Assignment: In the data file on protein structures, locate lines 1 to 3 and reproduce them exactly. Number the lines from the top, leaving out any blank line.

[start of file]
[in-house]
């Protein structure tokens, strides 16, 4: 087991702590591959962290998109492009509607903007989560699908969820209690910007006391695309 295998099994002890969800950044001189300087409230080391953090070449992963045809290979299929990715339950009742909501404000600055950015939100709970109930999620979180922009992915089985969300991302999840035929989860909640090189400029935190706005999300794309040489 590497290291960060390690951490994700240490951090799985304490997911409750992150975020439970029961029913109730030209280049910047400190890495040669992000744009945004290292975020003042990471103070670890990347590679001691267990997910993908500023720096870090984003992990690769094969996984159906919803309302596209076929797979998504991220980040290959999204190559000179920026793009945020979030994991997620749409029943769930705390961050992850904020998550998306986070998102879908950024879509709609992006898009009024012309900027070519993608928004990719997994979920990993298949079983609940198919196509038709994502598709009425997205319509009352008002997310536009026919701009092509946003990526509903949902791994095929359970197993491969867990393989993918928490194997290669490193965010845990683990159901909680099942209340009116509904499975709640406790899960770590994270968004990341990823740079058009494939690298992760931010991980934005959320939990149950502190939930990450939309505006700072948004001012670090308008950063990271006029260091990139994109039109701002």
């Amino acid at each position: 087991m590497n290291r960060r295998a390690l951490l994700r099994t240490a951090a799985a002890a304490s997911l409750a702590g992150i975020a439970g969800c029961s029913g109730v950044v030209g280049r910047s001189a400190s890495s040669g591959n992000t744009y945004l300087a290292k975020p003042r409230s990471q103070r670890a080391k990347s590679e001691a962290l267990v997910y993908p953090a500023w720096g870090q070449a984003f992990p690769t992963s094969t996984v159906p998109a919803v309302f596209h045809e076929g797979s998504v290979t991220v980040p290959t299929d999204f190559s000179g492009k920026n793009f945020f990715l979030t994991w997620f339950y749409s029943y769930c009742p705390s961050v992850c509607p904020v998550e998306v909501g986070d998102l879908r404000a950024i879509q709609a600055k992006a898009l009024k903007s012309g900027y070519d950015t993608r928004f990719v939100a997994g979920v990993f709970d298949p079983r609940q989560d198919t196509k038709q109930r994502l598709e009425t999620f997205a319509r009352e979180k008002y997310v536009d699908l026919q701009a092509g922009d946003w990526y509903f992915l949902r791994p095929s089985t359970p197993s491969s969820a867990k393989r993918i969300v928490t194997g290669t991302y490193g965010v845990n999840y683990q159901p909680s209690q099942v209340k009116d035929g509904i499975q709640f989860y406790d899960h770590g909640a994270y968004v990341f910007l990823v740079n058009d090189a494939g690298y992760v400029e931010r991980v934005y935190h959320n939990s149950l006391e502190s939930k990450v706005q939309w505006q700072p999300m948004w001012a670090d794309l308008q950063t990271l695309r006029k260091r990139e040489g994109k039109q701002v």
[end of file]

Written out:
[in-house]
């Protein structure tokens, strides 16, 4: 087991702590591959962290998109492009509607903007989560699908969820209690910007006391695309 295998099994002890969800950044001189300087409230080391953090070449992963045809290979299929990715339950009742909501404000600055950015939100709970109930999620979180922009992915089985969300991302999840035929989860909640090189400029935190706005999300794309040489 590497290291960060390690951490994700240490951090799985304490997911409750992150975020439970029961029913109730030209280049910047400190890495040669992000744009945004290292975020003042990471103070670890990347590679001691267990997910993908500023720096870090984003992990690769094969996984159906919803309302596209076929797979998504991220980040290959999204190559000179920026793009945020979030994991997620749409029943769930705390961050992850904020998550998306986070998102879908950024879509709609992006898009009024012309900027070519993608928004990719997994979920990993298949079983609940198919196509038709994502598709009425997205319509009352008002997310536009026919701009092509946003990526509903949902791994095929359970197993491969867990393989993918928490194997290669490193965010845990683990159901909680099942209340009116509904499975709640406790899960770590994270968004990341990823740079058009494939690298992760931010991980934005959320939990149950502190939930990450939309505006700072948004001012670090308008950063990271006029260091990139994109039109701002």
């Amino acid at each position: 087991m590497n290291r960060r295998a390690l951490l994700r099994t240490a951090a799985a002890a304490s997911l409750a702590g992150i975020a439970g969800c029961s029913g109730v950044v030209g280049r910047s001189a400190s890495s040669g591959n992000t744009y945004l300087a290292k975020p003042r409230s990471q103070r670890a080391k990347s590679e001691a962290l267990v997910y993908p953090a500023w720096g870090q070449a984003f992990p690769t992963s094969t996984v159906p998109a919803v309302f596209h045809e076929g797979s998504v290979t991220v980040p290959t299929d999204f190559s000179g492009k920026n793009f945020f990715l979030t994991w997620f339950y749409s029943y769930c009742p705390s961050v992850c509607p904020v998550e998306v909501g986070d998102l879908r404000a950024i879509q709609a600055k992006a898009l009024k903007s012309g900027y070519d950015t993608r928004f990719v939100a997994g979920v990993f709970d298949p079983r609940q989560d198919t196509k038709q109930r994502l598709e009425t999620f997205a319509r009352e979180k008002y997310v536009d699908l026919q701009a092509g922009d946003w990526y509903f992915l949902r791994p095929s089985t359970p197993s491969s969820a867990k393989r993918i969300v928490t194997g290669t991302y490193g965010v845990n999840y683990q159901p909680s209690q099942v209340k009116d035929g509904i499975q709640f989860y406790d899960h770590g909640a994270y968004v990341f910007l990823v740079n058009d090189a494939g690298y992760v400029e931010r991980v934005y935190h959320n939990s149950l006391e502190s939930k990450v706005q939309w505006q700072p999300m948004w001012a670090d794309l308008q950063t990271l695309r006029k260091r990139e040489g994109k039109q701002v």